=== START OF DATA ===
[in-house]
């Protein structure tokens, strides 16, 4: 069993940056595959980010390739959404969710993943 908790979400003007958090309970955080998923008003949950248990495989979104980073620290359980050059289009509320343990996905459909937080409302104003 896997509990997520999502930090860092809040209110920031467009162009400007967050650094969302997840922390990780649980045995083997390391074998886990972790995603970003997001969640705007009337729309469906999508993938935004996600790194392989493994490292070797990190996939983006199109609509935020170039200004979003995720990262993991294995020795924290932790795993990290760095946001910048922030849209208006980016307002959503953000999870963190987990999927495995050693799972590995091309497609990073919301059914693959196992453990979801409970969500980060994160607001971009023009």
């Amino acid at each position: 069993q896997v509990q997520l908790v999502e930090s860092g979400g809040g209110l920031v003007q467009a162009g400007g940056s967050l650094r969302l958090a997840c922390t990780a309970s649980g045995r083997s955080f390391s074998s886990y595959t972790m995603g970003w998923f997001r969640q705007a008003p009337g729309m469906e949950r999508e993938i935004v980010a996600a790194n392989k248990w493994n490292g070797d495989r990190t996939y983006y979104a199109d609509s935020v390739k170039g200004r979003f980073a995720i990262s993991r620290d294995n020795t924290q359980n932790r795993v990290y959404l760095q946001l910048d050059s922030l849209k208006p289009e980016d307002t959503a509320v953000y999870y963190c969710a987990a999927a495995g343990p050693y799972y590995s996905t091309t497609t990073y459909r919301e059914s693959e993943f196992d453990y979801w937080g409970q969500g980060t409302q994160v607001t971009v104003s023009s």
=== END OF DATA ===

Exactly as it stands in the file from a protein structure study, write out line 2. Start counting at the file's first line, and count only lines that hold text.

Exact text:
């Protein structure tokens, strides 16, 4: 069993940056595959980010390739959404969710993943 908790979400003007958090309970955080998923008003949950248990495989979104980073620290359980050059289009509320343990996905459909937080409302104003 896997509990997520999502930090860092809040209110920031467009162009400007967050650094969302997840922390990780649980045995083997390391074998886990972790995603970003997001969640705007009337729309469906999508993938935004996600790194392989493994490292070797990190996939983006199109609509935020170039200004979003995720990262993991294995020795924290932790795993990290760095946001910048922030849209208006980016307002959503953000999870963190987990999927495995050693799972590995091309497609990073919301059914693959196992453990979801409970969500980060994160607001971009023009």